Not factoring the companion pass into the equation, $800 for a last minute, direct flight without having to worry about checked bags, change fees, or other BS made a very, very difficult time for me, just a little bit less terrible. Factoring in the companion pass, to have my wife by my side at the time was priceless. The same thing would have cost me ~$2500+ (including 2x change fees) on the next cheapeast airline.

    I’m willing to admit that I’m biased, but frankly it’s not without reason. They’ve earned it. They might have great marketing for an airline, but by treating their customers as humans day-in-day-out, they remain the first airline I search if I need to get somewhere.

    ps. The new paint scheme looks fine. I’ll miss the red-bellied birds, but I like the new tail better than the old blue scheme.

  16. Did all of their old livery have the colored in beige wheels or only on some planes or an even older livery? If that’s part of the change, then that along makes this much better, since those colored in wheels look horrible, IMO. As far as the flying experience, I flew them this summer for a short round trip, and it was eh. The number of seats packed together was pretty amazing. Fortunately, it was a short flight. Only flew them because the hotel I was going to had a package deal with them on southwestvacations, which made booking the combo through them worth it.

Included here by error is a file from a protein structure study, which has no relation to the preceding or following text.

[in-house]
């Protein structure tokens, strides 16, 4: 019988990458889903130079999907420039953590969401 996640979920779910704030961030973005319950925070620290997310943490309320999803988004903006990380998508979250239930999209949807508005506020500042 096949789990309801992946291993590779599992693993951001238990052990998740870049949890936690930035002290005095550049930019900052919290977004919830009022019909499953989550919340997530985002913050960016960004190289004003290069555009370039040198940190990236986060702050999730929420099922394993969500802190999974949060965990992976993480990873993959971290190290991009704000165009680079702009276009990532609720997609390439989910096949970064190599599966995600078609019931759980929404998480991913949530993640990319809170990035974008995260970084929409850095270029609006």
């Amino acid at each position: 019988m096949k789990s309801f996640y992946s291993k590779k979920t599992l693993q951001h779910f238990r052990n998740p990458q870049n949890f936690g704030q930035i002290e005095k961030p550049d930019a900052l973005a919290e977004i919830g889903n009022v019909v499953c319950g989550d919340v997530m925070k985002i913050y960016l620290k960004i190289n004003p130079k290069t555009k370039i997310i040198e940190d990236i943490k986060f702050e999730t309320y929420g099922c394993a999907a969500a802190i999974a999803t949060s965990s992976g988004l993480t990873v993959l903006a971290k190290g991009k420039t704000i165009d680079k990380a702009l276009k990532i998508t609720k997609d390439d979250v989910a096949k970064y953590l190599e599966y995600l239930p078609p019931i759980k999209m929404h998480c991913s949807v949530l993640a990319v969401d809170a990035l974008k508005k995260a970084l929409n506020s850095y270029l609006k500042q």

17. In case someone doesn’t know it (I sure didn’t until a Boeing plant tour last weekend), the green stuff you see in the beginning is a protective vinyl coating that gets washed off using warm water before painting (you can see that process as well). Interestingly, the fancy 787 is different — it has a white UV-protective coating (UV is damaging to composite materials, apparently) but it doesn’t get washed off. They rough it up and paint on top.

    P.S. If someone’s keeping track of these things, the 747-800 Internationals we saw in the plant are for Air China (x2) and Korean (at least 2). Apparently few takers for them as not operating at full capacity.

  18. It’s just a touch-up. A freshening of the logo. All brands do it. Makes customers think, subconsciously, that they are getting something new or with an improvement. All part of marketing.

  19. Jon – last minute revenue fares on any airline are usually going to be painful (in your case, Southwest was clearly the best choice; in other cases another airline may be cheaper). But, if you have miles with the legacies, you can often get a last minute “saver” award that is de facto far cheaper than any revenue fare. For example, recently, my GF needed to fly SFO-DCA with one day’s notice; a saver award seat was available on the UA non-stop for 12,500 miles plus the close-in booking fee – far cheaper than the $400 Southwest wanted for a connecting flight, or the $500+ other airlines were asking.

  20. FYI – Southwest doesn’t have the “Free bags fly here” sticker on all of their aircraft. It was for marketing. It is only on about 25% of the old livery.